Working from home has its many advantages. No traffic to tussle with and you can simply roll out of bed and into a board meeting (provided you keep the camera off). But on the downside, it blurs lines between one’s personal and professional life. Calls edge their way into out-of-office hours and emails are the last thing we see on our phone before we sleep. Though we don’t miss the long commute to work, it invariably adds 2-3 hours into our workday, leading employees to feel fatigued and overworked.
The more we acknowledge burnout, the shorter is the road to healing. It is no longer taboo to prioritise one’s own mental health. Last week, Austria’s Health Minister Rudolf Anschober put in his resignation quoting overwork and burnout. Institutions and organisations that are supportive of their staff taking time out for themselves and their family are being seen as more attractive than the ones that offer a higher pay scale. Companies like LinkedIn and Google have regularly been giving days off as ‘well-being leave’ to allow employees to recharge and reset.
The past year has been challenging in many ways. If you’re feeling stress, here are some tips that may help:
1. Get a hobby
There’s a good reason that the lockdown turned everyone into a closet baker. Immersing yourself in a hobby helps your mind switch off and unwind. Pick a hobby of your choice – cooking, riding a bike, gardening, woodwork, reading, learning a new sport – whatever tickles your fancy. Make time for it at least twice a week and you will see the therapeutic effects within no time.
2. Block your calendar
Do you find yourself scheduling calls during your kids’ bedtime? Cancelling your evening run because you have some work to finish up? Here’s a tip – work will never finish. Never. That’s the nature of the beast. You’ve got to block time for yourself or you will be stuck in an unending loop. Block an hour on your calendar for lunch so that you’re not forced to gulp down a salad on your desk. Put in a slot for your evening workout or storytime with the kids. Work will expand to fill time. Claim back your time with zeal.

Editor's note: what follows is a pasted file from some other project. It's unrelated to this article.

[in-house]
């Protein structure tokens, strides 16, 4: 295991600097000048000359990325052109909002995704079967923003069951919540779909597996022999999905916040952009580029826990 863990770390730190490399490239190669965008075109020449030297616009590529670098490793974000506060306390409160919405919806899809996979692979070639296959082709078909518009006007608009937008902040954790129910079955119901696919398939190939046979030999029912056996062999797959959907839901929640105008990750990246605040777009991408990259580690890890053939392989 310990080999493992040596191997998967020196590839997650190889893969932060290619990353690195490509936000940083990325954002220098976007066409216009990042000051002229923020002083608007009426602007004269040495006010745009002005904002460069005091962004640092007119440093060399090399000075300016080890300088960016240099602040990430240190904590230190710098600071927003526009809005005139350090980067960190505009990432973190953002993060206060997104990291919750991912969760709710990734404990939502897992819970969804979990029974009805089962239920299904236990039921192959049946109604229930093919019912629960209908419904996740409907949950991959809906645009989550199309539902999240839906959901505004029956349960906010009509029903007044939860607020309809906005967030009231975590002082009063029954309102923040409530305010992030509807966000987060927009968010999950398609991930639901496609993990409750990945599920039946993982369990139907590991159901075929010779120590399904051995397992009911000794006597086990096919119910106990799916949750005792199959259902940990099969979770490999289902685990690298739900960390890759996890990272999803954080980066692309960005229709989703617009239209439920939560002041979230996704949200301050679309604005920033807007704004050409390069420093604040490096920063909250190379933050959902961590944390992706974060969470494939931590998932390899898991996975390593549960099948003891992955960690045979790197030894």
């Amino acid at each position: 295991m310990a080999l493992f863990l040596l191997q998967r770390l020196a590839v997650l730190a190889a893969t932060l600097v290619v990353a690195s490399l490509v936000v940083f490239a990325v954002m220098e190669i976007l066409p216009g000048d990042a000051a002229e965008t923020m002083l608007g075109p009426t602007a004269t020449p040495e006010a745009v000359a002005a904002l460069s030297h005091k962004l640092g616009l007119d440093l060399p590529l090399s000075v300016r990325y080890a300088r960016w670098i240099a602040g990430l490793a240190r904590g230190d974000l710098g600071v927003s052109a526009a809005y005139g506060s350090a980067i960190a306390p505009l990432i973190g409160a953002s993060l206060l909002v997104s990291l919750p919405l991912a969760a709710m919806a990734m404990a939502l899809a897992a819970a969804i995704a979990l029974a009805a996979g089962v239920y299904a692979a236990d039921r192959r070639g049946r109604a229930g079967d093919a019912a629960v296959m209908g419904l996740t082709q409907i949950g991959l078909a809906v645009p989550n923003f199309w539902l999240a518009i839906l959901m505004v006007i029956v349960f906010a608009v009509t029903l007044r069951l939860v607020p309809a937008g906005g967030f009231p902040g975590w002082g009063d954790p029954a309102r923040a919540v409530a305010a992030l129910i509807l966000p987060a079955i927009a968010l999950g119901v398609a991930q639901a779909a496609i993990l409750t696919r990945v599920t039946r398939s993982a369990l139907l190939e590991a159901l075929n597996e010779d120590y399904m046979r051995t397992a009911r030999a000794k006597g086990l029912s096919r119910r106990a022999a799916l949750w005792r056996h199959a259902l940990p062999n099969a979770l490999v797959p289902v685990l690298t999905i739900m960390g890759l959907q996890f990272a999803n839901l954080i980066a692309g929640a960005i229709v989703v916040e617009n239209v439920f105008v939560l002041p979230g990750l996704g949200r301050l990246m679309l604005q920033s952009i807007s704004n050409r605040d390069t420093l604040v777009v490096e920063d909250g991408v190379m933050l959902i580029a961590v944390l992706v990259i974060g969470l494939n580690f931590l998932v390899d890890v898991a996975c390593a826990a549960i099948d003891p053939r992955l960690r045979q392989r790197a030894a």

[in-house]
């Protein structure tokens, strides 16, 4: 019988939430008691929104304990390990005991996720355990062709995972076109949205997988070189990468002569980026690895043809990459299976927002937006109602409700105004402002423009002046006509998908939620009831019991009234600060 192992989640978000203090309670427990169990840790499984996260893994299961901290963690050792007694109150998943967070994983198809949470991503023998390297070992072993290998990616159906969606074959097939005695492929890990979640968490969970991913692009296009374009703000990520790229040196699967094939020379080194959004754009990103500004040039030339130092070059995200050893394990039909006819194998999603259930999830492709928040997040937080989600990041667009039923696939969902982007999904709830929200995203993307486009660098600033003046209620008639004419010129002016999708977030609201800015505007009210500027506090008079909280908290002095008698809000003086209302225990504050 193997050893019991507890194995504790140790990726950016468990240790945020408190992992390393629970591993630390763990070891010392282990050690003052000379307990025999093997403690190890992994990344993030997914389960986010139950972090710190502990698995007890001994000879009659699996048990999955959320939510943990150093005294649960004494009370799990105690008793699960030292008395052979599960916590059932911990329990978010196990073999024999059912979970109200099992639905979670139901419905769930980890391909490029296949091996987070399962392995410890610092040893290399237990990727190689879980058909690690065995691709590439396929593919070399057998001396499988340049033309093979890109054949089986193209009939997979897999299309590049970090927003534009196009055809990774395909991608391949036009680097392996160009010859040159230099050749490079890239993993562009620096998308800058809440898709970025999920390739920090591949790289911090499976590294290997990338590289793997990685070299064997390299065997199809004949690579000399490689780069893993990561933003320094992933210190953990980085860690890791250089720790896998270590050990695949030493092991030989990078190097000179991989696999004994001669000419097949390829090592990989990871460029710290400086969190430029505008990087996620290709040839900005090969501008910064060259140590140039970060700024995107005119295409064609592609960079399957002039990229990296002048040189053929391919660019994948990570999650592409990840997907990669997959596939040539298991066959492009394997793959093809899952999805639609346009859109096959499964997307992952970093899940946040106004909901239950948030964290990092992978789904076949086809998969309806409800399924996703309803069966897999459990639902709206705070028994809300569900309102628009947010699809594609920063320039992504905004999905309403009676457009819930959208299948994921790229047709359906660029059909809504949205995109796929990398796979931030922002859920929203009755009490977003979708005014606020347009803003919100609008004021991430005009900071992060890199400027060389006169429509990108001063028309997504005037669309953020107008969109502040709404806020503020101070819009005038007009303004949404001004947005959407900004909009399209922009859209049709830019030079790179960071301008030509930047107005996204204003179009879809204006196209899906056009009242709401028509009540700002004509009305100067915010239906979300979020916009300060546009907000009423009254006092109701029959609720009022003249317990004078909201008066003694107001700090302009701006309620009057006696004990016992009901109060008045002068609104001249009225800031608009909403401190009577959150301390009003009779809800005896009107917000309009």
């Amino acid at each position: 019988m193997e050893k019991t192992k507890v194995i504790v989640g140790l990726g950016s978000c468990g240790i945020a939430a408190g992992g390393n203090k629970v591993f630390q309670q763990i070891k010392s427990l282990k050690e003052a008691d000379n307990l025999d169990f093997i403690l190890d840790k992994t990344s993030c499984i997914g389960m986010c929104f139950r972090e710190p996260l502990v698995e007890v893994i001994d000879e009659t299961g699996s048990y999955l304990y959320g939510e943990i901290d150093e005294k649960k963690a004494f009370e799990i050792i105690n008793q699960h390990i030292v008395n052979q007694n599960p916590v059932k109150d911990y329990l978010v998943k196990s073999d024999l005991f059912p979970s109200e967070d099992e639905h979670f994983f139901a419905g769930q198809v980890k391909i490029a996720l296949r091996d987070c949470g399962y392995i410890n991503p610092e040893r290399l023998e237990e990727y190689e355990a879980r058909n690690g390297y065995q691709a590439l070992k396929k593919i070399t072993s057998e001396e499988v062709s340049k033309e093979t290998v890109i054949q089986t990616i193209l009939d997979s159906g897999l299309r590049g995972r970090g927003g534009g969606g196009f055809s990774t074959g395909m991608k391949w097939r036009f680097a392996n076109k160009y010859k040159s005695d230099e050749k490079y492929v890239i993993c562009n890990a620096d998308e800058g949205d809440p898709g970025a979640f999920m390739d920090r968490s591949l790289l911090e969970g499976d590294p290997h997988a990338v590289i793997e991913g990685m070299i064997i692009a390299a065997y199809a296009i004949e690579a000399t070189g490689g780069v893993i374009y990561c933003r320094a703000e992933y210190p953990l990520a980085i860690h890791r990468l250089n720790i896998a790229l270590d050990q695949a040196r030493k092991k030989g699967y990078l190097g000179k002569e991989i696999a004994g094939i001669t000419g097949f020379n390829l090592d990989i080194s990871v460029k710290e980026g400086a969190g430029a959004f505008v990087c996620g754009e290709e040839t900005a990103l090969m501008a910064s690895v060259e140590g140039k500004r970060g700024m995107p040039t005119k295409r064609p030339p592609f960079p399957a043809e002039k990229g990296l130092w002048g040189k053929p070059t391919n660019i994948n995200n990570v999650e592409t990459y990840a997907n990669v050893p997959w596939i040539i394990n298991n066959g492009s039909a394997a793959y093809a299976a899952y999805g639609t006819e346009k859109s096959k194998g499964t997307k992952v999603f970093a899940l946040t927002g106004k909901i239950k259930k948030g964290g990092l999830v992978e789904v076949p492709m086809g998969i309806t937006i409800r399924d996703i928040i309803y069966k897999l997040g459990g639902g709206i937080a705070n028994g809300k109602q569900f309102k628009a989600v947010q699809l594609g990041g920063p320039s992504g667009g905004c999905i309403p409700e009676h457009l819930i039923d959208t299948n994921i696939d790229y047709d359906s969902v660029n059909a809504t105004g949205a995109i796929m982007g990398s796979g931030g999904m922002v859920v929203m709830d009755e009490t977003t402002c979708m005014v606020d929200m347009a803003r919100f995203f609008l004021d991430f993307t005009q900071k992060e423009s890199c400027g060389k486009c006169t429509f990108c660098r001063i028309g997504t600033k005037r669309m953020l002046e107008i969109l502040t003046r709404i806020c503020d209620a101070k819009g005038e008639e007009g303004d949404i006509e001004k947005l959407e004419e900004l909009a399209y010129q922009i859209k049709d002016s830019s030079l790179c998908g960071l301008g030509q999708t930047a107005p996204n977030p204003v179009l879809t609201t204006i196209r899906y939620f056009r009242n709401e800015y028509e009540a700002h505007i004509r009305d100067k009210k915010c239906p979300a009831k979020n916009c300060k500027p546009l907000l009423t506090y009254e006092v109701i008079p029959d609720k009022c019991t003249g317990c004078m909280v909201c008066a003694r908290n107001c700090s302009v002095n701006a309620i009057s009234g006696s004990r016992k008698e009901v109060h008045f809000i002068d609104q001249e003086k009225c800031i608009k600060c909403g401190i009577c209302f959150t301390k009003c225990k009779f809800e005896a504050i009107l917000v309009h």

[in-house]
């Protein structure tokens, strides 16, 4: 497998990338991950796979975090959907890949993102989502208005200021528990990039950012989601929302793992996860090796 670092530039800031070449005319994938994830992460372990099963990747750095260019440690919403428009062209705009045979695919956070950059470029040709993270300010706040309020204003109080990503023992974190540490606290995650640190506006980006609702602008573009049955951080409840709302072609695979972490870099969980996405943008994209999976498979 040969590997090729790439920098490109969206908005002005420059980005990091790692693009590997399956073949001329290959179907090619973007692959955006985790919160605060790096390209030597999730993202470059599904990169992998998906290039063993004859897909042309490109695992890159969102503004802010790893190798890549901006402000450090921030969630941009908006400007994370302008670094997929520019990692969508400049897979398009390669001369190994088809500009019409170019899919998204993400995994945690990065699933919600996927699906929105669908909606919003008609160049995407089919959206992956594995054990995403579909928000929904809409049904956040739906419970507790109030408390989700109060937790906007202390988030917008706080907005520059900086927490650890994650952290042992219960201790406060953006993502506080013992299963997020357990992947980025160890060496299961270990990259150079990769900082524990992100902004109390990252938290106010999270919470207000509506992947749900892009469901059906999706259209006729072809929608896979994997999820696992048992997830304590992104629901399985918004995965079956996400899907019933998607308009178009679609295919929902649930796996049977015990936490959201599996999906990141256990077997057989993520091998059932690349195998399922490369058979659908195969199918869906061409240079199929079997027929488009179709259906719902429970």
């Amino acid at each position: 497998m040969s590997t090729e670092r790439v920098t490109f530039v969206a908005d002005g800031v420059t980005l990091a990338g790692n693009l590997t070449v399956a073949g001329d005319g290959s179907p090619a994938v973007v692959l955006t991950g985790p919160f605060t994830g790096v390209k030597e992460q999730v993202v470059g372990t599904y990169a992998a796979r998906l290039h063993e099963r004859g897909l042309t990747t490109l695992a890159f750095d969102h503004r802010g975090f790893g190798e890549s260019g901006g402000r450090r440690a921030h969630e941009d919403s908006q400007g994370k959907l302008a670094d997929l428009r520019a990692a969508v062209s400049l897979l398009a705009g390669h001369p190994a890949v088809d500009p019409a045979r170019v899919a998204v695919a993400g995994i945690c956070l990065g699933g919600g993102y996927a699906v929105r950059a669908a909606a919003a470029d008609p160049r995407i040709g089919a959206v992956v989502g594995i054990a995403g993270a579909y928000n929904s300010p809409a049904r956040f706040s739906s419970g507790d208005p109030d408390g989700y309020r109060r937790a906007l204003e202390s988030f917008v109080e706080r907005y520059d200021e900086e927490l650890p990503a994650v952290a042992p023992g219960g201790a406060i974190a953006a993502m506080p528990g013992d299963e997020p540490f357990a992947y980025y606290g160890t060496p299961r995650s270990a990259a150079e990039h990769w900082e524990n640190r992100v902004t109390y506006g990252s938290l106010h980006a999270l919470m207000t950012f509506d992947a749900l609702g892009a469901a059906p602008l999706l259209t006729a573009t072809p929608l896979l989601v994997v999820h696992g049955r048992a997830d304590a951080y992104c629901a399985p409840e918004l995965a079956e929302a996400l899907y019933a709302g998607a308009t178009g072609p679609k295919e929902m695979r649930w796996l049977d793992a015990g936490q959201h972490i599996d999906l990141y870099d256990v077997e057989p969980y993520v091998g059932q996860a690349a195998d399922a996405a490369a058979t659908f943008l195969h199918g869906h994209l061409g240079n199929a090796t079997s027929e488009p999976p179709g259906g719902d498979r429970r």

3. Limit consumption
Research has found that people turn to alcohol in the aftermath of disasters such as the World Trade Center terrorist attacks, as a coping mechanism to handle stress. The pandemic is no exception. A recent study by NYU School of Global Public Health in New York City has concluded that alcohol consumption has gone up drastically in adults during the pandemic, especially amongst those below the age of 40. It suggests that ‘individuals reporting symptoms of depression were 64% more likely to be consuming greater amounts of alcohol, while anxiety was associated with a 41% higher likelihood of increased drinking.’ It may be a daily battle, but if you find your drinking patterns changing due to these unnatural living conditions, try to make an effort to limit consumption and find other ways of coping.
4. Connect with family
This forced isolation is pushing us to draw up bridges. Socialising doesn’t come naturally to many nowadays and you may prefer to keep your thoughts to yourself. Try to break out of that shell and force yourself to connect with your family and close friends. Pick up the phone and call them. Ask them how they’re feeling. Sometimes, just hearing someone share their challenges makes one realise that they are not alone in this. If it’s been a while that you’ve met your family, keep in touch via chats, video or voice calls, until you can go meet them in person. Don’t be an island.
If you have any tricks up your sleeve, do share them with us by commenting on LinkedIn. The more we help each other, the stronger we will all get. And remember – as a wise man once said, “This too shall pass.”